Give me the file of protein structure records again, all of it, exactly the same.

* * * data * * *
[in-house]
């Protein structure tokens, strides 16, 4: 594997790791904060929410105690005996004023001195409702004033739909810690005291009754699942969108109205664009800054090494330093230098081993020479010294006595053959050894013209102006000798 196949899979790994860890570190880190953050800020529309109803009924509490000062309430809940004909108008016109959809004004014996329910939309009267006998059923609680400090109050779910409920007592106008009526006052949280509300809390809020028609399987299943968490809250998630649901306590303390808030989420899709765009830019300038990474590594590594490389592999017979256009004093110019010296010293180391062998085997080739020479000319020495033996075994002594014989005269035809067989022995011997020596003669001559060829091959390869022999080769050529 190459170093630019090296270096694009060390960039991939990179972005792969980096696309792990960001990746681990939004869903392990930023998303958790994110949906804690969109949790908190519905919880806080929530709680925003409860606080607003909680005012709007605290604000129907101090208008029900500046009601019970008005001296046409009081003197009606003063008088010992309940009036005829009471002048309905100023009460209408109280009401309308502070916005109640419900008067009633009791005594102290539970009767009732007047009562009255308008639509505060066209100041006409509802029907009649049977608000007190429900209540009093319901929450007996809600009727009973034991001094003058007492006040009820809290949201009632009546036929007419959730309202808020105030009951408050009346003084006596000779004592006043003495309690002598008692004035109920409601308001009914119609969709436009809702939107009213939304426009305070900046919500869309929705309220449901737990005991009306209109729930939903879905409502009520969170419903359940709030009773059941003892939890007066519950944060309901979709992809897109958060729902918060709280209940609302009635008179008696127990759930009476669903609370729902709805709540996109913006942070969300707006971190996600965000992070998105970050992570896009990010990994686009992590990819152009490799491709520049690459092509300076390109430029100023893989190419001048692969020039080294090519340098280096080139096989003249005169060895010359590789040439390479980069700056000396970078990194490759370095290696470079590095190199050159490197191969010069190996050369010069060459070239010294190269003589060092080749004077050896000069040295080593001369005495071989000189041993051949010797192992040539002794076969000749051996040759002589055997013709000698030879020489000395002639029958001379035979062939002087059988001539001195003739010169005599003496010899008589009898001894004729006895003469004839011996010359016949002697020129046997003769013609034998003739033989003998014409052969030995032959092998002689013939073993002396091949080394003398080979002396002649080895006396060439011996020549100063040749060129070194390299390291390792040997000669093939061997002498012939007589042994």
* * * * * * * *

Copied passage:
[in-house]
């Protein structure tokens, strides 16, 4: 594997790791904060929410105690005996004023001195409702004033739909810690005291009754699942969108109205664009800054090494330093230098081993020479010294006595053959050894013209102006000798 196949899979790994860890570190880190953050800020529309109803009924509490000062309430809940004909108008016109959809004004014996329910939309009267006998059923609680400090109050779910409920007592106008009526006052949280509300809390809020028609399987299943968490809250998630649901306590303390808030989420899709765009830019300038990474590594590594490389592999017979256009004093110019010296010293180391062998085997080739020479000319020495033996075994002594014989005269035809067989022995011997020596003669001559060829091959390869022999080769050529 190459170093630019090296270096694009060390960039991939990179972005792969980096696309792990960001990746681990939004869903392990930023998303958790994110949906804690969109949790908190519905919880806080929530709680925003409860606080607003909680005012709007605290604000129907101090208008029900500046009601019970008005001296046409009081003197009606003063008088010992309940009036005829009471002048309905100023009460209408109280009401309308502070916005109640419900008067009633009791005594102290539970009767009732007047009562009255308008639509505060066209100041006409509802029907009649049977608000007190429900209540009093319901929450007996809600009727009973034991001094003058007492006040009820809290949201009632009546036929007419959730309202808020105030009951408050009346003084006596000779004592006043003495309690002598008692004035109920409601308001009914119609969709436009809702939107009213939304426009305070900046919500869309929705309220449901737990005991009306209109729930939903879905409502009520969170419903359940709030009773059941003892939890007066519950944060309901979709992809897109958060729902918060709280209940609302009635008179008696127990759930009476669903609370729902709805709540996109913006942070969300707006971190996600965000992070998105970050992570896009990010990994686009992590990819152009490799491709520049690459092509300076390109430029100023893989190419001048692969020039080294090519340098280096080139096989003249005169060895010359590789040439390479980069700056000396970078990194490759370095290696470079590095190199050159490197191969010069190996050369010069060459070239010294190269003589060092080749004077050896000069040295080593001369005495071989000189041993051949010797192992040539002794076969000749051996040759002589055997013709000698030879020489000395002639029958001379035979062939002087059988001539001195003739010169005599003496010899008589009898001894004729006895003469004839011996010359016949002697020129046997003769013609034998003739033989003998014409052969030995032959092998002689013939073993002396091949080394003398080979002396002649080895006396060439011996020549100063040749060129070194390299390291390792040997000669093939061997002498012939007589042994």